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A friend of mine asked me what he should use to treat an outdoor swing that is made of pressure treated lumber. Would a deck sealer work? He didn't want to use anything that would leave a build up of finish on the exterior. Any input is appreciated.
 

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I have been told and tell all my customers that the treated lumber needs to weather a full year then you can treat it with anything you like.....the logic is that the treatment process is forcing a water based chemical into the wood and the added moisture needs to be allowed to escape before it is sealed or the escaping water will push the sealing material off its surface if finished to soon.
 

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I agree with Youngman, let it dry for a year. Then apply your Thompsons or any other quility sealer.
 

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Dido on the year wait

Deck sealer will work fine. You will most likly need to reseal it every summer though. Thomson deck sealer isn't the best on the market, just the most advertized. I recommend to my costumers to go a paint store and buy a good quality sealer. Paint stores carry way better products than your local lumberyard.

Presure treated wood starts out kiln dried to a low moisture content then submerged in a tank of chemicals and pressurized to 20 or 40 psi for an extended amout of time. Basicly the wood absorbe the chemical to the core. In the warmer climates you can seal the treated wood a little sooner than a year. But up north in the colder climates I would think it would take a year or more.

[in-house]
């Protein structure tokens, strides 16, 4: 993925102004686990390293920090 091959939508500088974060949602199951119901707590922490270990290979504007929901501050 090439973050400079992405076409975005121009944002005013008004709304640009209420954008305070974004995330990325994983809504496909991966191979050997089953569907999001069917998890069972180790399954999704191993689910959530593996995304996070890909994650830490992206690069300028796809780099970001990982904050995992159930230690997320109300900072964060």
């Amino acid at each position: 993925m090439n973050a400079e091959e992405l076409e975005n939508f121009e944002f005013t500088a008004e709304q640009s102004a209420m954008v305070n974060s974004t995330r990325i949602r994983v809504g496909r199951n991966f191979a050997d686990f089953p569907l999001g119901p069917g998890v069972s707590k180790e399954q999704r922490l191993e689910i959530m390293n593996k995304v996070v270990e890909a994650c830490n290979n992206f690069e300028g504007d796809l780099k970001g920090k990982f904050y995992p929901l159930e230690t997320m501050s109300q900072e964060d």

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Deck Cleaning and Sealing PT lumber

The whole "let it dry out for a year" thinking is a myth. Actually most of the damage is done during that time. After a year, even up here in northern Indiana, PT lumber will be cracked, split and greyed out.

Rain and even morning dew are absorbed into the wood almost every day and as it warms up the wood dries. This causes the wood to constantly swell and shrink, and it's these repeated actions that cause the splitting and cracking (water damage).

The greying is dead wood fibers caused by the sun's damaging UV rays. This usually happens anywhere from 3-9 months depending on the location of the wood. If the swing is in full sun all day long, it won't take long at all. If it's shaded it will take a little while longer but still will grey before a years time.

What determines when the wood IS ready is the moisture content in the wood. I clean/seal decks for a living so I check this with a moisture meter. In my area PT lumber is ready to be cleaned/sealed in about 2-3 months. You can find a reputable wood restoration company in your area to hire. Or if you want to do it yourself then buy a meter or possibly rent one. Mines about $150 new, but they do have cheaper ones I'm just not sure how accurate they read. Check the wood in several different places including some of the underneath spots that are shaded, you want a consistent reading of 10% or less and then you'll be safe to use most any quality sealer.

I ditto what someone said about buying sealer from the paint store, not from Home Cheapo. Use an oil based penetrating semi transparent deck stain.

This post is already long so I won't get too detailed about the steps of cleaning the wood first. Even though the wood will still be fairly new it will still need cleaned properly before sealing. I will just say that the number one reason a sealer fails is because the wood was not prepped properly, so do your homework on this.

So to summarize check the moisture level in about 2 or 3 months time, when it's 10% or less, it will need cleaned and neutralized properly, then allowed to dry for approximately two days or until the moisture content is 10% or less again, and then sealed. Hope this helps. :thumbsup:
 
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